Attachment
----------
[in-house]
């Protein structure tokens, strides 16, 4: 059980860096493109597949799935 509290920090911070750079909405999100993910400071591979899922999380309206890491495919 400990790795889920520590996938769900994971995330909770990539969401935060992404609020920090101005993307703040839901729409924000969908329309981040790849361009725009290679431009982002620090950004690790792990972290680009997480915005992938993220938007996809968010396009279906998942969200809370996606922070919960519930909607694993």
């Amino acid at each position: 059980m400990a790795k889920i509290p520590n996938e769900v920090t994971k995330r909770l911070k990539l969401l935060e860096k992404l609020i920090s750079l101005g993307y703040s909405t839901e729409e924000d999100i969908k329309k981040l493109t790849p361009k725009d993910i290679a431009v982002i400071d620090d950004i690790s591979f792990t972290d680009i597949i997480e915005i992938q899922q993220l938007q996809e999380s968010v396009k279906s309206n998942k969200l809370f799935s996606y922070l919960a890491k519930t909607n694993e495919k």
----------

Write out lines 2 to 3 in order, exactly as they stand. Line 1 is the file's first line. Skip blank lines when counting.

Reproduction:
């Protein structure tokens, strides 16, 4: 059980860096493109597949799935 509290920090911070750079909405999100993910400071591979899922999380309206890491495919 400990790795889920520590996938769900994971995330909770990539969401935060992404609020920090101005993307703040839901729409924000969908329309981040790849361009725009290679431009982002620090950004690790792990972290680009997480915005992938993220938007996809968010396009279906998942969200809370996606922070919960519930909607694993």
């Amino acid at each position: 059980m400990a790795k889920i509290p520590n996938e769900v920090t994971k995330r909770l911070k990539l969401l935060e860096k992404l609020i920090s750079l101005g993307y703040s909405t839901e729409e924000d999100i969908k329309k981040l493109t790849p361009k725009d993910i290679a431009v982002i400071d620090d950004i690790s591979f792990t972290d680009i597949i997480e915005i992938q899922q993220l938007q996809e999380s968010v396009k279906s309206n998942k969200l809370f799935s996606y922070l919960a890491k519930t909607n694993e495919k």